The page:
This latest 1.6-litre BlueHDi unit impresses. In basic entry-level form, its 75hp feels more than adequate for the five-door hatch. With 230Nm of torque arriving from just 1,750rpm, it pulls itself along quite respectably, but is a touch sluggish off the line. Reaching 100km/h from rest takes a sedate 13.3 seconds, but even though it is only equipped with a five-speed gearbox it is well geared for urban and occasional motorway use. It is also well insulated from the cabin, so there's less of that diesel engine note than you might expect. Most buyers will be more impressed by the fuel consumption, which is 3.5 litres/100km officially, and later on this year an even more frugal version with start-stop will use a half litre per hundred kilometres less while also lowering CO2 emissions to an impressive 79g/km - placing it into tax Band A1.

Along flowing roads there is less body roll than in some rivals and as you move up to the likes of the GT Line specification where larger wheels and lower profile tyres come as standard, this body roll becomes even less apparent. The suspension copes well with surface imperfections while the steering offers a relatively direct feel, helped in part by the small diameter steering wheel.

Drivers who dislike not being able to see the end of the bonnet won't be enamoured by the 208, but slim A-pillars help when pulling out of junctions, and the rearward visibility is good. Now there's also the option of adding a reversing camera, available to order from Active trim upwards.

What you get for your money 3.5/5

Peugeot has gained a solid reputation for offering a good selection of standard equipment across its Access, Active and Allure trim grades, and now the GT Line will add further to this. Both cruise control and (usefully) a speed limiter feature on all models as standard and given that most buyers will opt for Active specification or higher the seven-inch touchscreen system will also feature. All models also get Bluetooth and front electric windows.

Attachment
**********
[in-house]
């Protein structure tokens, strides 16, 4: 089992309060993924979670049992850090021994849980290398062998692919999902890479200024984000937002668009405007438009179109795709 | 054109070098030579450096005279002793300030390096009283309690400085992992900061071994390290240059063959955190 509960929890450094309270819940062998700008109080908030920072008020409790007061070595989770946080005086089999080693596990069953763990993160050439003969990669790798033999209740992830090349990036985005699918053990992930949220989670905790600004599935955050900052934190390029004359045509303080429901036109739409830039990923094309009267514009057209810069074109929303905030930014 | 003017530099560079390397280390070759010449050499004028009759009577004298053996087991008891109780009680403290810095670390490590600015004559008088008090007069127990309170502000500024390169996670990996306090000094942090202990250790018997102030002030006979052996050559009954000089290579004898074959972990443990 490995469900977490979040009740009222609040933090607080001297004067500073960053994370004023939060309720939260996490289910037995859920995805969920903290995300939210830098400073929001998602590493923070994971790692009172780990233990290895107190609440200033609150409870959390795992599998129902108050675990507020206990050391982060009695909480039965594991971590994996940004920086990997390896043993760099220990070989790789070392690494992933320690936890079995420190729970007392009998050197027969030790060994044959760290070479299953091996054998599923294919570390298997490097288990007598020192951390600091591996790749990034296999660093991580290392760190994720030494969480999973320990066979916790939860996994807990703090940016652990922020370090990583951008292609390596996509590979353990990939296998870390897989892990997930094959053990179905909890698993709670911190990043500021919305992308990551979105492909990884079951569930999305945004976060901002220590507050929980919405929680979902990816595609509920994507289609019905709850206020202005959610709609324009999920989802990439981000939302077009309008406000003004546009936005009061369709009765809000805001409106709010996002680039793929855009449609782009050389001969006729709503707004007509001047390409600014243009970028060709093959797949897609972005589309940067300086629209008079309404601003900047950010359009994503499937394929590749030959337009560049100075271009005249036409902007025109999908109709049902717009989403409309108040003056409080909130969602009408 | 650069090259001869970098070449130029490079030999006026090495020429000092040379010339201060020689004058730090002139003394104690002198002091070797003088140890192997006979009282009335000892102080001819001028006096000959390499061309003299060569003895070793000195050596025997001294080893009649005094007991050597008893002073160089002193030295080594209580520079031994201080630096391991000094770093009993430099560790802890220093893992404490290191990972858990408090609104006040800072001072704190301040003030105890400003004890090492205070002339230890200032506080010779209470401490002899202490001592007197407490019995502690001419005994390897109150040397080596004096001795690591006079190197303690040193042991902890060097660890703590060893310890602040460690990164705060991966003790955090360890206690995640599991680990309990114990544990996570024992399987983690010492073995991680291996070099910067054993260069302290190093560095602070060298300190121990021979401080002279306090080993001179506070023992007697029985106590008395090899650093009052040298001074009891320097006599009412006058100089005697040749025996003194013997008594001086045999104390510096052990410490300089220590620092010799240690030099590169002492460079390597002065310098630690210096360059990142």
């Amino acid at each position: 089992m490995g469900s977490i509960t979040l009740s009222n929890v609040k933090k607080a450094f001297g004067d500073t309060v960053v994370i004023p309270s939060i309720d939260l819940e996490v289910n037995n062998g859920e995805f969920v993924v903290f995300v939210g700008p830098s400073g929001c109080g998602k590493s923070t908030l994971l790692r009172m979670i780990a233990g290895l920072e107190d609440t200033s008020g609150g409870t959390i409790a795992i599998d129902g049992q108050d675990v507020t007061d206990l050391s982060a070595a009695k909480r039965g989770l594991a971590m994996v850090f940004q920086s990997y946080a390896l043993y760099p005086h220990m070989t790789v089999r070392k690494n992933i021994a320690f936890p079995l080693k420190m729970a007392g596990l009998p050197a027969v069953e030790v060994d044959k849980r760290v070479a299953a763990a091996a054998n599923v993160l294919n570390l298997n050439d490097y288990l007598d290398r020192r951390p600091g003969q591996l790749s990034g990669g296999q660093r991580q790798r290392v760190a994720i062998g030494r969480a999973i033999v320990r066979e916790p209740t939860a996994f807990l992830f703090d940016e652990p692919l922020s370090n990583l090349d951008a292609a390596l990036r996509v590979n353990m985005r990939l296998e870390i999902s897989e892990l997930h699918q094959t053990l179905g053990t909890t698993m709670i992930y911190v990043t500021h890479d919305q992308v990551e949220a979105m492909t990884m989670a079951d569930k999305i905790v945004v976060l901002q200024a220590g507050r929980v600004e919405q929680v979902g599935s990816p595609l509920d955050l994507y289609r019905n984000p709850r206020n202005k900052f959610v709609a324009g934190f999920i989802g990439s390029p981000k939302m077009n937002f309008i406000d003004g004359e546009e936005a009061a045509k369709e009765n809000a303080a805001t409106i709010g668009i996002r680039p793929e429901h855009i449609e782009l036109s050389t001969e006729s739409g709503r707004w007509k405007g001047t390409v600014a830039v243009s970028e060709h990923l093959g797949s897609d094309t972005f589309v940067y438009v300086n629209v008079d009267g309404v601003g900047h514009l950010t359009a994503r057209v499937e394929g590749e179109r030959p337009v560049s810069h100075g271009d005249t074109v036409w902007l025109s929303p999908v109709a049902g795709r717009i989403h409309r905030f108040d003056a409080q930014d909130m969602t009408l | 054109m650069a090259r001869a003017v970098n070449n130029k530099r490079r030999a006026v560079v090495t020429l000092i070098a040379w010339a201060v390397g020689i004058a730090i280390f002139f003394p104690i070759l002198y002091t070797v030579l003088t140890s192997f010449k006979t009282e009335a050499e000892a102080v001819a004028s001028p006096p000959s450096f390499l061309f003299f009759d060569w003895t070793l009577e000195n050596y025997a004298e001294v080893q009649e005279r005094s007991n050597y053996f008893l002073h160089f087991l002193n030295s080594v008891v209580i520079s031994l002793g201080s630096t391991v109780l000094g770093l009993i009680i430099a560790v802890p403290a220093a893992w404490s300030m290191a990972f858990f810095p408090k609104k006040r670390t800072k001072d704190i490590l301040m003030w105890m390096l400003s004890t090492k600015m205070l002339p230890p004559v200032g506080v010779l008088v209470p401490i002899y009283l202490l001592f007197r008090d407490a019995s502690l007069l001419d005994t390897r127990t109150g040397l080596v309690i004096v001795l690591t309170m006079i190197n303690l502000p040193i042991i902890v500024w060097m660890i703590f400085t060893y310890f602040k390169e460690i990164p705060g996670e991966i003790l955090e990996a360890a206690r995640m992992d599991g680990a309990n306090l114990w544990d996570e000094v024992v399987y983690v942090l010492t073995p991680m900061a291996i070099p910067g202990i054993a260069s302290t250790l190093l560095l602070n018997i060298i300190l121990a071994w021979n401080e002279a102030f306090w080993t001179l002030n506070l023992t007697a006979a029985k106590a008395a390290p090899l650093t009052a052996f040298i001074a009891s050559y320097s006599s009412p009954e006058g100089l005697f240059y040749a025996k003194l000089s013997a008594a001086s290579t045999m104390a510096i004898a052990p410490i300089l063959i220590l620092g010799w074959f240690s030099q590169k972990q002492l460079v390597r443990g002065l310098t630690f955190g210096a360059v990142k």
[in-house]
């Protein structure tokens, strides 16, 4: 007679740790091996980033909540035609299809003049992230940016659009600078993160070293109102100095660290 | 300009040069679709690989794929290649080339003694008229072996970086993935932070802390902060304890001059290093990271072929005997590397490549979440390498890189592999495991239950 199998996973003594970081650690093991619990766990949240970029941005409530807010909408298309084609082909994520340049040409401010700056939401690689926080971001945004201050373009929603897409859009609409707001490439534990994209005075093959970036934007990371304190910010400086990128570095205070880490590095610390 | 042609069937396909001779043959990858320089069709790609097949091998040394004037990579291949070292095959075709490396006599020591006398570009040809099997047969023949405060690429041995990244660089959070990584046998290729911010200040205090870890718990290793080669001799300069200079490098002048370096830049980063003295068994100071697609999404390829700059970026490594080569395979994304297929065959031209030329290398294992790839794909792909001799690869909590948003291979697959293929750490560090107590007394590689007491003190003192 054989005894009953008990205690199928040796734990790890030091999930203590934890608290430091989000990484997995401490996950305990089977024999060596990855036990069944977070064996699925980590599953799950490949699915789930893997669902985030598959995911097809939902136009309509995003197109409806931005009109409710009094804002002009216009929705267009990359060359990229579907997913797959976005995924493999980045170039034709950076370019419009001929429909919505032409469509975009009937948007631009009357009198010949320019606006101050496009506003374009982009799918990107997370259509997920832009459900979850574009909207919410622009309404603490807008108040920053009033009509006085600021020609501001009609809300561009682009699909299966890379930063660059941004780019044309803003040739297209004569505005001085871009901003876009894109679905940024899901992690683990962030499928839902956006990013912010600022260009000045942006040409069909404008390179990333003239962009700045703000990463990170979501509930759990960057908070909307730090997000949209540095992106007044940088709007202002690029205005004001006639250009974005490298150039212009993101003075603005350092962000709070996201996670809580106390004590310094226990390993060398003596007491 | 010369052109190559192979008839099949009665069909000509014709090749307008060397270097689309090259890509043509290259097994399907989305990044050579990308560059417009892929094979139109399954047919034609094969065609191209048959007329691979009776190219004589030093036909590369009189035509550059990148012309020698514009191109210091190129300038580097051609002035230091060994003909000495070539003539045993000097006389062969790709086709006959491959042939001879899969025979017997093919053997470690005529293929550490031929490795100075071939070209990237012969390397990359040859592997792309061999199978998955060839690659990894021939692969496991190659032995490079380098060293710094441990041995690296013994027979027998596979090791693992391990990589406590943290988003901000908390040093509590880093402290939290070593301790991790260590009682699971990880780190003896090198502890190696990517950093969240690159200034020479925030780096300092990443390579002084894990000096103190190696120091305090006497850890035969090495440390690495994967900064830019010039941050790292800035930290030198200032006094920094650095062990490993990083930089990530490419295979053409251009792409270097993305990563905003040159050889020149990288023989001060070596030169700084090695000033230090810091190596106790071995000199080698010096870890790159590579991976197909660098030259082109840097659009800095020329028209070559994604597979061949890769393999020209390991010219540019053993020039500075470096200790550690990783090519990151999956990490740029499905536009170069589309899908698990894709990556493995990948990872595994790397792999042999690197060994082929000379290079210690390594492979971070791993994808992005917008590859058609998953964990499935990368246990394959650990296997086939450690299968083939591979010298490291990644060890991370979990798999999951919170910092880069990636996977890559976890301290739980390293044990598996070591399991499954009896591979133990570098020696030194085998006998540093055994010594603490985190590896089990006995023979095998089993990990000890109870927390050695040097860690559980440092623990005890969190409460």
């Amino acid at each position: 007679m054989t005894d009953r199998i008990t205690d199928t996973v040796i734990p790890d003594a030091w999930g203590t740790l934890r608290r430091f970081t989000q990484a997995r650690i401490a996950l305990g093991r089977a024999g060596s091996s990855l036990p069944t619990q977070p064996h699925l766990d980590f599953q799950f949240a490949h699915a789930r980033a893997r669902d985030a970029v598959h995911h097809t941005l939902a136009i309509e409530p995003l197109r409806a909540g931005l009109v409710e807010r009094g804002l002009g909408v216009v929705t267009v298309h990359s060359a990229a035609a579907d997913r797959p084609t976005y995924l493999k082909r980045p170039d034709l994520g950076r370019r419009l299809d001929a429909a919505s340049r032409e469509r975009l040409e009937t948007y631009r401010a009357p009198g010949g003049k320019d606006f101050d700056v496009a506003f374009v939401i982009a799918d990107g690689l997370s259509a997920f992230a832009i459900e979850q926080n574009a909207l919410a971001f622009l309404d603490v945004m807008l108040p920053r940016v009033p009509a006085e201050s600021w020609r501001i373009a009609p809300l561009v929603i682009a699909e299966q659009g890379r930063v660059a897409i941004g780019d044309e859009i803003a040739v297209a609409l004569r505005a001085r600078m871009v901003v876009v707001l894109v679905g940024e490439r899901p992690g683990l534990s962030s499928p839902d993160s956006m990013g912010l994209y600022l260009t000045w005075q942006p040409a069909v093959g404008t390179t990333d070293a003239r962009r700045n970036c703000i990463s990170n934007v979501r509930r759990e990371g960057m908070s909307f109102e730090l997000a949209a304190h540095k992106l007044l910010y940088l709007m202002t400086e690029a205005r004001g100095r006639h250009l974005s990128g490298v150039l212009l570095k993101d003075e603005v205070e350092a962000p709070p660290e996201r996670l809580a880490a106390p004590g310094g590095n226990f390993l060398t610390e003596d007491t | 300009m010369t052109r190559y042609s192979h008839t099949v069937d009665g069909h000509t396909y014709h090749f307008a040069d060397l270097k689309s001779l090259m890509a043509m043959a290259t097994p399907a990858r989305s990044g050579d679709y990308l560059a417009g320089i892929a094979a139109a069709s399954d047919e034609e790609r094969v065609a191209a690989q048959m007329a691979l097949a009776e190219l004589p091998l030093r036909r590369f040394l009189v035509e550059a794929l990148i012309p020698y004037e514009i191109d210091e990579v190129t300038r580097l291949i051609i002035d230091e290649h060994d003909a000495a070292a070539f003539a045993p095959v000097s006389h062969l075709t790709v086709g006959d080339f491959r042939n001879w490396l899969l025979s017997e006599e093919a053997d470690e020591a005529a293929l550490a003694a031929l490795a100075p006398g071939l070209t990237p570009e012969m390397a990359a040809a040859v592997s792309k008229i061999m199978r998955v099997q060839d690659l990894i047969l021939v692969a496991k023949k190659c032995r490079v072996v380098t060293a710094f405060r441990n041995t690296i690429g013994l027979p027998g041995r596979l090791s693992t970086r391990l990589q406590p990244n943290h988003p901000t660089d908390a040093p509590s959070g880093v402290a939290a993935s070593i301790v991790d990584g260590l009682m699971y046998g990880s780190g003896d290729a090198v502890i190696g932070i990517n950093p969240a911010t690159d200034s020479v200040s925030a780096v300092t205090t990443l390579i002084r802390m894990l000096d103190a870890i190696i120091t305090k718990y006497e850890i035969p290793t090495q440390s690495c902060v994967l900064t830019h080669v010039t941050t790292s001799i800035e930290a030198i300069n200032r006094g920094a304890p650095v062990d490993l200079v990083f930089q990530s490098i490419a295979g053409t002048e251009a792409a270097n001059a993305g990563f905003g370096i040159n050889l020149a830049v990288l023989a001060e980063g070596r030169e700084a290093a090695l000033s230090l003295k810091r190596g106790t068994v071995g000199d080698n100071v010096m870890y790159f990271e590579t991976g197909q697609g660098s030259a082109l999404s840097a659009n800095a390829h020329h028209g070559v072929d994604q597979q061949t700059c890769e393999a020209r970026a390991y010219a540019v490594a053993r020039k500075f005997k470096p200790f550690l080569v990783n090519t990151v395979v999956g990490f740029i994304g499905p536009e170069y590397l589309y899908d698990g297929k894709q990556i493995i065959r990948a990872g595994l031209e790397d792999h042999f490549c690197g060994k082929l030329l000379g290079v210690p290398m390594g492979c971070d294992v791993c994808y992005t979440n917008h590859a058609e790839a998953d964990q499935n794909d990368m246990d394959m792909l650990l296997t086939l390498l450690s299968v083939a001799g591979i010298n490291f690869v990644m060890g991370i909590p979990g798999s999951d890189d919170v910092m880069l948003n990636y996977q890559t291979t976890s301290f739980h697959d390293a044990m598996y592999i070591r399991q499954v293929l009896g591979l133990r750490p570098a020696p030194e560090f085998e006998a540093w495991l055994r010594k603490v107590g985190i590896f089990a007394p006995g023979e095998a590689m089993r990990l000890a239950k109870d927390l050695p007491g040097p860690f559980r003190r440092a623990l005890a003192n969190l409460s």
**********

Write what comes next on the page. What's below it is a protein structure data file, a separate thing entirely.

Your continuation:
The step up to Active grade brings 15-inch alloy wheels and LED daytime running lights. Steering wheel trim comes in leather while the rear seats get a 60:40 split folding bench seat. Allure gains a further inch on the wheels and the exterior look is enhanced by tinted rear privacy glass. Reversing sensors also feature, as do automatic wipers and headlights.

Peugeot has also introduced the option of a reversing camera and an Active City Brake function, which mitigates the chance of colliding with a vehicle in front at a speed of up to 30km/h. Both are features that are becoming more common on small cars; however, Peugeot's decision not to make these standard equipment on any of its trim grades is a shame.

Worth Noting

Ford Fiesta: a well judged car that offers a variety of specifications and a good range of engines.

Skoda Fabia: good value and drives well although its petrol engine is a better choice.

Toyota Yaris: one of the more refined cars in the segment, lacks the fun of others though.


Peugeot has refocused the kerb appeal of the 208 with these mid-cycle updates and its new range of engines offer good levels of performance along with fuel-efficient value, whether you choose petrol or diesel. Greater scope for personalisation will give the car increased appeal to more people now too.